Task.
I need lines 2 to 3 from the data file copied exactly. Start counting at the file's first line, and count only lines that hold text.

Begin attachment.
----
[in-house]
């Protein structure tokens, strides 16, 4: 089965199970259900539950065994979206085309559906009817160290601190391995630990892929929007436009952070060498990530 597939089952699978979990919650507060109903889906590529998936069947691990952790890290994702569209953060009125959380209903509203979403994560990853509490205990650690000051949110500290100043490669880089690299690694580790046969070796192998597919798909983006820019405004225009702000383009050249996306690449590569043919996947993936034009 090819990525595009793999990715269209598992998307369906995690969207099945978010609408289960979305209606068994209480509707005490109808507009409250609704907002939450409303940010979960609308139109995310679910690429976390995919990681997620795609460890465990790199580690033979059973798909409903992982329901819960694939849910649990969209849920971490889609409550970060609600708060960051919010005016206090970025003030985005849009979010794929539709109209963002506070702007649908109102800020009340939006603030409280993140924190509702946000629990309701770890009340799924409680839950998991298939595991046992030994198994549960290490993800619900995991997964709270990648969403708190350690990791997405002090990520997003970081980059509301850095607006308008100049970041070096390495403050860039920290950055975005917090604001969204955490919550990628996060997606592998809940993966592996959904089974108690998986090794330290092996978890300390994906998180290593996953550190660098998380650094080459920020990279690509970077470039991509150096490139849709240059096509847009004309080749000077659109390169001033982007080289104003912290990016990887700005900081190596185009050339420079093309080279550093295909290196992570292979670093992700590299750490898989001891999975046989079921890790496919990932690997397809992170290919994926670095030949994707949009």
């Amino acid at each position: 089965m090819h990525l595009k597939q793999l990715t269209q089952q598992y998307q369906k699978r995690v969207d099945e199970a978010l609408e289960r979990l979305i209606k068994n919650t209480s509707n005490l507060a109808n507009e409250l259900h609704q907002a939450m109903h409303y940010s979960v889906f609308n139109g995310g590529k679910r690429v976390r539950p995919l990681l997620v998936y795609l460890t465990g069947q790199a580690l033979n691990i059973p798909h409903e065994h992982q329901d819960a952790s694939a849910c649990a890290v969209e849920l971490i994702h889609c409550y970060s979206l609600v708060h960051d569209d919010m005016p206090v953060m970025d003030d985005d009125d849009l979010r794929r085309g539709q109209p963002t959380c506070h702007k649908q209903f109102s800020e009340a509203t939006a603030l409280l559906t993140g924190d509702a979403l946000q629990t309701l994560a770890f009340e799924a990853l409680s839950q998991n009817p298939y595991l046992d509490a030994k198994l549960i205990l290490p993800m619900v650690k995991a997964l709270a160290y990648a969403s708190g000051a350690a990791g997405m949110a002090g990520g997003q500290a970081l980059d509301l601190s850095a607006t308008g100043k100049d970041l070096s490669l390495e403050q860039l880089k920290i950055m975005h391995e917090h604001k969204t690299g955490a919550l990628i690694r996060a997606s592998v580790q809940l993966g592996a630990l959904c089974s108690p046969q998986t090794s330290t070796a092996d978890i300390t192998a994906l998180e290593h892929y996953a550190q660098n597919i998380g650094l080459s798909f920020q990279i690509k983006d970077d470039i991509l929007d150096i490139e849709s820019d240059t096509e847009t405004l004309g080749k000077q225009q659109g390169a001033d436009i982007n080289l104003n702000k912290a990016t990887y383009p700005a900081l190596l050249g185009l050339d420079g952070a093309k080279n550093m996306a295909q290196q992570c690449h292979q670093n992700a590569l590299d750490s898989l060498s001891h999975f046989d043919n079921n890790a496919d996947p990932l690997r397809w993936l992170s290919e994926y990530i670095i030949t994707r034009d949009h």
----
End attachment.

């Protein structure tokens, strides 16, 4: 089965199970259900539950065994979206085309559906009817160290601190391995630990892929929007436009952070060498990530 597939089952699978979990919650507060109903889906590529998936069947691990952790890290994702569209953060009125959380209903509203979403994560990853509490205990650690000051949110500290100043490669880089690299690694580790046969070796192998597919798909983006820019405004225009702000383009050249996306690449590569043919996947993936034009 090819990525595009793999990715269209598992998307369906995690969207099945978010609408289960979305209606068994209480509707005490109808507009409250609704907002939450409303940010979960609308139109995310679910690429976390995919990681997620795609460890465990790199580690033979059973798909409903992982329901819960694939849910649990969209849920971490889609409550970060609600708060960051919010005016206090970025003030985005849009979010794929539709109209963002506070702007649908109102800020009340939006603030409280993140924190509702946000629990309701770890009340799924409680839950998991298939595991046992030994198994549960290490993800619900995991997964709270990648969403708190350690990791997405002090990520997003970081980059509301850095607006308008100049970041070096390495403050860039920290950055975005917090604001969204955490919550990628996060997606592998809940993966592996959904089974108690998986090794330290092996978890300390994906998180290593996953550190660098998380650094080459920020990279690509970077470039991509150096490139849709240059096509847009004309080749000077659109390169001033982007080289104003912290990016990887700005900081190596185009050339420079093309080279550093295909290196992570292979670093992700590299750490898989001891999975046989079921890790496919990932690997397809992170290919994926670095030949994707949009």
């Amino acid at each position: 089965m090819h990525l595009k597939q793999l990715t269209q089952q598992y998307q369906k699978r995690v969207d099945e199970a978010l609408e289960r979990l979305i209606k068994n919650t209480s509707n005490l507060a109808n507009e409250l259900h609704q907002a939450m109903h409303y940010s979960v889906f609308n139109g995310g590529k679910r690429v976390r539950p995919l990681l997620v998936y795609l460890t465990g069947q790199a580690l033979n691990i059973p798909h409903e065994h992982q329901d819960a952790s694939a849910c649990a890290v969209e849920l971490i994702h889609c409550y970060s979206l609600v708060h960051d569209d919010m005016p206090v953060m970025d003030d985005d009125d849009l979010r794929r085309g539709q109209p963002t959380c506070h702007k649908q209903f109102s800020e009340a509203t939006a603030l409280l559906t993140g924190d509702a979403l946000q629990t309701l994560a770890f009340e799924a990853l409680s839950q998991n009817p298939y595991l046992d509490a030994k198994l549960i205990l290490p993800m619900v650690k995991a997964l709270a160290y990648a969403s708190g000051a350690a990791g997405m949110a002090g990520g997003q500290a970081l980059d509301l601190s850095a607006t308008g100043k100049d970041l070096s490669l390495e403050q860039l880089k920290i950055m975005h391995e917090h604001k969204t690299g955490a919550l990628i690694r996060a997606s592998v580790q809940l993966g592996a630990l959904c089974s108690p046969q998986t090794s330290t070796a092996d978890i300390t192998a994906l998180e290593h892929y996953a550190q660098n597919i998380g650094l080459s798909f920020q990279i690509k983006d970077d470039i991509l929007d150096i490139e849709s820019d240059t096509e847009t405004l004309g080749k000077q225009q659109g390169a001033d436009i982007n080289l104003n702000k912290a990016t990887y383009p700005a900081l190596l050249g185009l050339d420079g952070a093309k080279n550093m996306a295909q290196q992570c690449h292979q670093n992700a590569l590299d750490s898989l060498s001891h999975f046989d043919n079921n890790a496919d996947p990932l690997r397809w993936l992170s290919e994926y990530i670095i030949t994707r034009d949009h």